Section 301 cases can be self-initiated by the US Trade Representative [USTR], or as the result of a petition filed by a firm or industry group.

     

    The law does not require that the US government wait until it receives authorization from the WTO to take enforcement actions, but the US has committed itself to pursuing the resolution of disputes under WTO agreements through the WTO dispute settlement mechanism, which has its own timetable.
    9 Sep 2011, 09:20 PM Reply Like
  • Mike Holt
    , contributor
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    Author’s reply » Section 301 of the Trade Act of 1974 became known as Super 301 after it was amended by Section 1302 of the Omnibus Trade and Competitiveness Act of 1988 to require the U.S. Trade Representative [USTR] to identify US trade liberalization policies within 30 days following the National Trade Estimates (foreign trade barriers) Report to Congress in 1989 and 1990. This identification included priority trade barriers as well as priority countries and estimates of the amount by which U.S. exports would be increased if the barriers did not exist.

     

    USTR was required to initiate (regular) section 301 investigations on all priority practices within 21 days after submitting the report to the House Ways and Means and Senate Finance Committees. USTR was required to negotiate agreements which provided for the elimination of, or compensation for, the priority trade barriers within 3 years after the initiation of the investigation.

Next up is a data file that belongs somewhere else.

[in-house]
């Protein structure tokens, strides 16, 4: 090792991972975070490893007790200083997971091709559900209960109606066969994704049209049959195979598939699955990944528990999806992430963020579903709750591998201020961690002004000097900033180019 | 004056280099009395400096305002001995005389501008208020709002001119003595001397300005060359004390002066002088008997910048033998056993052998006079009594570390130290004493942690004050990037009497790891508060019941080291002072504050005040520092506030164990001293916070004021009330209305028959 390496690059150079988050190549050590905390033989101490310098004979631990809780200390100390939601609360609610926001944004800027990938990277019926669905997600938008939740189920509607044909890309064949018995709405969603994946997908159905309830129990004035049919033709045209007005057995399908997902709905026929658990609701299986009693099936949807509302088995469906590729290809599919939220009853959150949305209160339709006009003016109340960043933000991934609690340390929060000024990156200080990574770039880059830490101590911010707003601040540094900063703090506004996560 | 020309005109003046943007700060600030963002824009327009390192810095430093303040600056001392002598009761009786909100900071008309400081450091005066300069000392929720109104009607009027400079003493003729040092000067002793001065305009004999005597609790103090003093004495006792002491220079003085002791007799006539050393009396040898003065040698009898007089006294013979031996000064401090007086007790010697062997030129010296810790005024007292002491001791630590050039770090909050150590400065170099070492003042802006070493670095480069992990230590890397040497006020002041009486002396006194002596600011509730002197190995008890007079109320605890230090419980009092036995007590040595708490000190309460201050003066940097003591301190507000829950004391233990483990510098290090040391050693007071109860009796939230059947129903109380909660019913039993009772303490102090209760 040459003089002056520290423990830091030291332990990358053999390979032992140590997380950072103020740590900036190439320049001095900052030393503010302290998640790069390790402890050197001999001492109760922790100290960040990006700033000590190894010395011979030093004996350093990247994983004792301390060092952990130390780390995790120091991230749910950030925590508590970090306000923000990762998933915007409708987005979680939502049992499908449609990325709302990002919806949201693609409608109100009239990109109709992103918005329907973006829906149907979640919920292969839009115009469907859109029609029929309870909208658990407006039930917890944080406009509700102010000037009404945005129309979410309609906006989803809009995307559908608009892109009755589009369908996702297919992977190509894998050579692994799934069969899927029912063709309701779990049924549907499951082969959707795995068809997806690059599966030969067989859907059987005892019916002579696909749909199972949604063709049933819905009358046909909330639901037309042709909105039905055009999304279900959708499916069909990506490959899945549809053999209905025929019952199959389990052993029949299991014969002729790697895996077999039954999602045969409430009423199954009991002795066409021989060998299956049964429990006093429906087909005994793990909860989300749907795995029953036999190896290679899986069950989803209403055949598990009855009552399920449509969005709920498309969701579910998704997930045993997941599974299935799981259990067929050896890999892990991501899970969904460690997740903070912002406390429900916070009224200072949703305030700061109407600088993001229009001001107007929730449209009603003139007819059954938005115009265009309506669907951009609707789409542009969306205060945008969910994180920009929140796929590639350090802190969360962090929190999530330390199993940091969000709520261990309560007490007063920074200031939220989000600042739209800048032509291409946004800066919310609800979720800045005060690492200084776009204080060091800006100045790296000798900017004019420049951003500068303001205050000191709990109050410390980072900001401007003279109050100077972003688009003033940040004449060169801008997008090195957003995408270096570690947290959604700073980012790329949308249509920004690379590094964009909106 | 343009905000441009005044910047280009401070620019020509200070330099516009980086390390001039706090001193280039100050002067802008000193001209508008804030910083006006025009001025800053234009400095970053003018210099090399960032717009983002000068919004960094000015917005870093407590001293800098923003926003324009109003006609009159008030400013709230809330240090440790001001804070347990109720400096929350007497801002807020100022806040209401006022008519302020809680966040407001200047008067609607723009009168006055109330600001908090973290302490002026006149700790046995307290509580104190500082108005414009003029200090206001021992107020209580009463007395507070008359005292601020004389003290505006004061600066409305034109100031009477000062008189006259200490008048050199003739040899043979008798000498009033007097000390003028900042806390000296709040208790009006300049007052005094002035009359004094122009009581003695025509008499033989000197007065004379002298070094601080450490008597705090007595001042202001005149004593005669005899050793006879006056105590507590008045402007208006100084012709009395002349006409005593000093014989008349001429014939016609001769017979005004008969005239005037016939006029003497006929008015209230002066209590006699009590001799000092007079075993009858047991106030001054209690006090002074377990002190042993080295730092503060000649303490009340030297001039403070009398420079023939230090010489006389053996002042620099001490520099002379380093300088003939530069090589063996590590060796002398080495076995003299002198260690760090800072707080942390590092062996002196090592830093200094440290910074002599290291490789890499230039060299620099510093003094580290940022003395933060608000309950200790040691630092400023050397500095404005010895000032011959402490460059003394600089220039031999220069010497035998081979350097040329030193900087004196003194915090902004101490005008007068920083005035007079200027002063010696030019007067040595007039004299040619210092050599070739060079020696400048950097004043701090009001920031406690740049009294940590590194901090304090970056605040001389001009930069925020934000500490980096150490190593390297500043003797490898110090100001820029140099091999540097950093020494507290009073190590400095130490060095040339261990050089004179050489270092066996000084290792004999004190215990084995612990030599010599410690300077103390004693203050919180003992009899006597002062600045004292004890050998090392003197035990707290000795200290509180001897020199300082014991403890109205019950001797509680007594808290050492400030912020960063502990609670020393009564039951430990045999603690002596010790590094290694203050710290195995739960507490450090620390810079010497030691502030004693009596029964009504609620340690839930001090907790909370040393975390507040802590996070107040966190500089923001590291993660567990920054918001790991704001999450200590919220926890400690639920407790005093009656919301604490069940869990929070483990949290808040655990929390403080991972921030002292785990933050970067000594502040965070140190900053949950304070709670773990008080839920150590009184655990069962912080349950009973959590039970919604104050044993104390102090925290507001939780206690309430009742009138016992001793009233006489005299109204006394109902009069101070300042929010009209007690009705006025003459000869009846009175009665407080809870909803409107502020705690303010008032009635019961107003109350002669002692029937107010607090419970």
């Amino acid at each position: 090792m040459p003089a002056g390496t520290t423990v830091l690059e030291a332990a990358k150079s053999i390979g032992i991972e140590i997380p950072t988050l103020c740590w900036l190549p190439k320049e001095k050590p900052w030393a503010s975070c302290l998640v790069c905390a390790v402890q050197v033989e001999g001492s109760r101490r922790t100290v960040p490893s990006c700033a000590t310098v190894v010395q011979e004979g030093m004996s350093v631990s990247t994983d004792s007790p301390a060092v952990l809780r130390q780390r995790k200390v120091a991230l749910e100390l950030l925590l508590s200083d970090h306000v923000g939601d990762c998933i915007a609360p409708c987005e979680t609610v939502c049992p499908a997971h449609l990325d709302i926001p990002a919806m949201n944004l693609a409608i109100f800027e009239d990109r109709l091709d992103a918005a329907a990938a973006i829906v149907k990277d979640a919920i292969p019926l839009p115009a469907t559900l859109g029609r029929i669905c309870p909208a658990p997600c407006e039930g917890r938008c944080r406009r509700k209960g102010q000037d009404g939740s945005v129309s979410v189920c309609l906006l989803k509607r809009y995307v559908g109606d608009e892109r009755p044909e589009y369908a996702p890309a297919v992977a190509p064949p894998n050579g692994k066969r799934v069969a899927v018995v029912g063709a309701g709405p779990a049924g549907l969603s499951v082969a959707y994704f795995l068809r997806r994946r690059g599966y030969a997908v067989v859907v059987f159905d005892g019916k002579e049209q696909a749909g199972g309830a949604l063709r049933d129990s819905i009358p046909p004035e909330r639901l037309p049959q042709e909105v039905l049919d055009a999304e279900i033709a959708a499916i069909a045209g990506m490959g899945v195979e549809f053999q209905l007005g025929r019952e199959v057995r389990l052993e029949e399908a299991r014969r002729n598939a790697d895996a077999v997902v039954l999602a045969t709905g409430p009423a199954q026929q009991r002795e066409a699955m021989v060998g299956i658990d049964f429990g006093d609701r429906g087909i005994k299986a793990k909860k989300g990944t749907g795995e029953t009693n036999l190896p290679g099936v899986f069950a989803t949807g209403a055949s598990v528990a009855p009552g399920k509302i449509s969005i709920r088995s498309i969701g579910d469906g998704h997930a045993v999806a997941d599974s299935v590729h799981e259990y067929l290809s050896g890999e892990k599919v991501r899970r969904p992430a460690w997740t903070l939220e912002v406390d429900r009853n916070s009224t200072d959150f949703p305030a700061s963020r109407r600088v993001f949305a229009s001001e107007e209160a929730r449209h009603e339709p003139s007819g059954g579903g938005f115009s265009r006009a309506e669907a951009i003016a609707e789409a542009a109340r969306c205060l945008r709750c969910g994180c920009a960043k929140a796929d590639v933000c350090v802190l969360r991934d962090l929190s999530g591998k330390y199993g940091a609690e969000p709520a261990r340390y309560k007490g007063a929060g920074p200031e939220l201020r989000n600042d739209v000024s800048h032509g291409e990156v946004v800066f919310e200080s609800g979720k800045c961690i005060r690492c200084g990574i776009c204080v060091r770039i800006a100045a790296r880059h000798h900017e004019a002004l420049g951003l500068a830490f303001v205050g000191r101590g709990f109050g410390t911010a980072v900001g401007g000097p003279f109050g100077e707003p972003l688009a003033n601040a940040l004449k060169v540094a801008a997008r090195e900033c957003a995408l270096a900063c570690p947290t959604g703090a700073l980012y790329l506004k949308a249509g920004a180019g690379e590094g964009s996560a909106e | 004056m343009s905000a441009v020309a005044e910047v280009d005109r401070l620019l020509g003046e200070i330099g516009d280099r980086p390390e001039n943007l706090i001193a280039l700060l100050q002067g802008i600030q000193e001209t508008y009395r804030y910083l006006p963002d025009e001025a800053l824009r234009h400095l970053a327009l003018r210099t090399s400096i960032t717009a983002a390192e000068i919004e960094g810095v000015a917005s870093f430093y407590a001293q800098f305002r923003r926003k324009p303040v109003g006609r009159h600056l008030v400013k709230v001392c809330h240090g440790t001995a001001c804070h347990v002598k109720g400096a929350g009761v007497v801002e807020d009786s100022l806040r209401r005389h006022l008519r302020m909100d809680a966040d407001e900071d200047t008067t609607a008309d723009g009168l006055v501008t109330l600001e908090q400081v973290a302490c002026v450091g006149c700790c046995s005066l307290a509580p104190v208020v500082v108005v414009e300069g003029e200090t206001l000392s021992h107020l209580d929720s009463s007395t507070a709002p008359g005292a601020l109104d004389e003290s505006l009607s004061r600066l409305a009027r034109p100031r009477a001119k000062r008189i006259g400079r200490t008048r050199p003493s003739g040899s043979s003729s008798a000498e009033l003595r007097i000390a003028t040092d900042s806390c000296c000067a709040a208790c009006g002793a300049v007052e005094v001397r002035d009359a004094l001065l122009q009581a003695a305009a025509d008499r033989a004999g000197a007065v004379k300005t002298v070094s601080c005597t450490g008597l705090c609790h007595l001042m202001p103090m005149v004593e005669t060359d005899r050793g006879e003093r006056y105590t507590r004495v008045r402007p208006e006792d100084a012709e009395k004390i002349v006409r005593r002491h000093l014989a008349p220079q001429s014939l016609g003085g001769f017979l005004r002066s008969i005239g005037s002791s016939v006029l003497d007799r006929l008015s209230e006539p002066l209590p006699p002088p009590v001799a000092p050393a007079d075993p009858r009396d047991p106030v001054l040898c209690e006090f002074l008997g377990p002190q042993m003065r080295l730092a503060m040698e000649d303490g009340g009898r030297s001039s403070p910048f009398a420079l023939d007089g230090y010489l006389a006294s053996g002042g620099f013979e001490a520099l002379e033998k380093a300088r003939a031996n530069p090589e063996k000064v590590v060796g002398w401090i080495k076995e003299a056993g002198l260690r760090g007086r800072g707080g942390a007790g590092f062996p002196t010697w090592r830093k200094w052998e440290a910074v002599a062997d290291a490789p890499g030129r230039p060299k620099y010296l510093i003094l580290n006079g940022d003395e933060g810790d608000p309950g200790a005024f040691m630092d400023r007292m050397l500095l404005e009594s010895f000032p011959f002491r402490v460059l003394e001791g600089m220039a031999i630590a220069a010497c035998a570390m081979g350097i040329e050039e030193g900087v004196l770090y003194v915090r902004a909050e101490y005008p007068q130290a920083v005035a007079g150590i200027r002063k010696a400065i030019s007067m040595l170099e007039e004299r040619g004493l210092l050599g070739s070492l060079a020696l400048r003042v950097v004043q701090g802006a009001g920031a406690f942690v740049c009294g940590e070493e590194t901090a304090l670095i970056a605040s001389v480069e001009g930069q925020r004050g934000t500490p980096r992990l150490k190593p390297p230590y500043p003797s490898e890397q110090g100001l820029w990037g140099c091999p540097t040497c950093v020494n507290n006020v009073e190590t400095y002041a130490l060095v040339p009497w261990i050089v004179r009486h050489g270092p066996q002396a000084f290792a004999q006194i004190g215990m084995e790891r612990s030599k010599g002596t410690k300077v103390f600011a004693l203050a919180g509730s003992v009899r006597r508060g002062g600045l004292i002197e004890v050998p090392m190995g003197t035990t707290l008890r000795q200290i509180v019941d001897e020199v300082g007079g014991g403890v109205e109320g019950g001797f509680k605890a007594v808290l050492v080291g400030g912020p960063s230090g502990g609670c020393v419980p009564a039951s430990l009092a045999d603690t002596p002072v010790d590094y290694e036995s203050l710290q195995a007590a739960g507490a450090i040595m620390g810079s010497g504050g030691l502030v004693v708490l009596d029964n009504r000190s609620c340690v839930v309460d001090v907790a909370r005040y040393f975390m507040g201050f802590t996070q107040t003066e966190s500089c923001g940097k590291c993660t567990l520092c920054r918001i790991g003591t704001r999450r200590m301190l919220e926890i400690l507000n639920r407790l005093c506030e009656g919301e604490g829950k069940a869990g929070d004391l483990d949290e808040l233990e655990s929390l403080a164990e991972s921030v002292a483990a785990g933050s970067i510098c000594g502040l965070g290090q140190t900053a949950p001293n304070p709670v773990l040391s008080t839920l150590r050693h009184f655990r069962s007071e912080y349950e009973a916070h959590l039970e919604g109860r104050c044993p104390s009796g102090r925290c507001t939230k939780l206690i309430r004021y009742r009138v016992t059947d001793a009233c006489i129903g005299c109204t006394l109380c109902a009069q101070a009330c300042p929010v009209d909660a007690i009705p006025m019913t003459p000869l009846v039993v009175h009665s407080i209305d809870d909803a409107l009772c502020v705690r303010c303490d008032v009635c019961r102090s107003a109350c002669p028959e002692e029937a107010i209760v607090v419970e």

This authority expired in 1990. However, since 1994, Super 301 has been implemented by USTR under an executive order of the President. The "Special 301" Report is now an annual review of the global state of intellectual property rights [IPR] protection and enforcement conducted by the USTR in which USTR must identify those countries that deny adequate and effective protection for IPR or deny fair and equitable market access for persons that rely on intellectual property protection. Countries that have the most onerous or egregious acts, policies, or practices and whose acts, policies, or practices have the greatest adverse impact (actual or potential) on the relevant US products must be designated as "Priority Foreign Countries."